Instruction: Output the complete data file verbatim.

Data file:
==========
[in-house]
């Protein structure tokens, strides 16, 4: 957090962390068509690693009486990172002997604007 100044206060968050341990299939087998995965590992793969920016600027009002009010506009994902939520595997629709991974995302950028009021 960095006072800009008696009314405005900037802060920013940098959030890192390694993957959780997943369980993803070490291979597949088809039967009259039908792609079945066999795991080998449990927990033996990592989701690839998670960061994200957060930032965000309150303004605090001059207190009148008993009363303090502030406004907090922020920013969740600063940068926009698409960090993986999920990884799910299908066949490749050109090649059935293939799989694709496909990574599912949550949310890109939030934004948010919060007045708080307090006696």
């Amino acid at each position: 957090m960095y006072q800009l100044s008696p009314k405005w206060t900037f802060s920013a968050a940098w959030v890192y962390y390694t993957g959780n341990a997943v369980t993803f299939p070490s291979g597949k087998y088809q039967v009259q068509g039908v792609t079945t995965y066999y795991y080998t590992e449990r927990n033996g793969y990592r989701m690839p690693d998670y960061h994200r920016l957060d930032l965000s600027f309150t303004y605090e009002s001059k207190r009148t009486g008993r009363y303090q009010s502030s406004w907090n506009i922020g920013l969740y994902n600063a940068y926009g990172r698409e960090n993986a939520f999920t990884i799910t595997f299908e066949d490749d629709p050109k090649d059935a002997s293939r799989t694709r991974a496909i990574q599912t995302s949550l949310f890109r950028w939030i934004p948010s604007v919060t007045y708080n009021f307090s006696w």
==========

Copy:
[in-house]
């Protein structure tokens, strides 16, 4: 957090962390068509690693009486990172002997604007 100044206060968050341990299939087998995965590992793969920016600027009002009010506009994902939520595997629709991974995302950028009021 960095006072800009008696009314405005900037802060920013940098959030890192390694993957959780997943369980993803070490291979597949088809039967009259039908792609079945066999795991080998449990927990033996990592989701690839998670960061994200957060930032965000309150303004605090001059207190009148008993009363303090502030406004907090922020920013969740600063940068926009698409960090993986999920990884799910299908066949490749050109090649059935293939799989694709496909990574599912949550949310890109939030934004948010919060007045708080307090006696």
């Amino acid at each position: 957090m960095y006072q800009l100044s008696p009314k405005w206060t900037f802060s920013a968050a940098w959030v890192y962390y390694t993957g959780n341990a997943v369980t993803f299939p070490s291979g597949k087998y088809q039967v009259q068509g039908v792609t079945t995965y066999y795991y080998t590992e449990r927990n033996g793969y990592r989701m690839p690693d998670y960061h994200r920016l957060d930032l965000s600027f309150t303004y605090e009002s001059k207190r009148t009486g008993r009363y303090q009010s502030s406004w907090n506009i922020g920013l969740y994902n600063a940068y926009g990172r698409e960090n993986a939520f999920t990884i799910t595997f299908e066949d490749d629709p050109k090649d059935a002997s293939r799989t694709r991974a496909i990574q599912t995302s949550l949310f890109r950028w939030i934004p948010s604007v919060t007045y708080n009021f307090s006696w």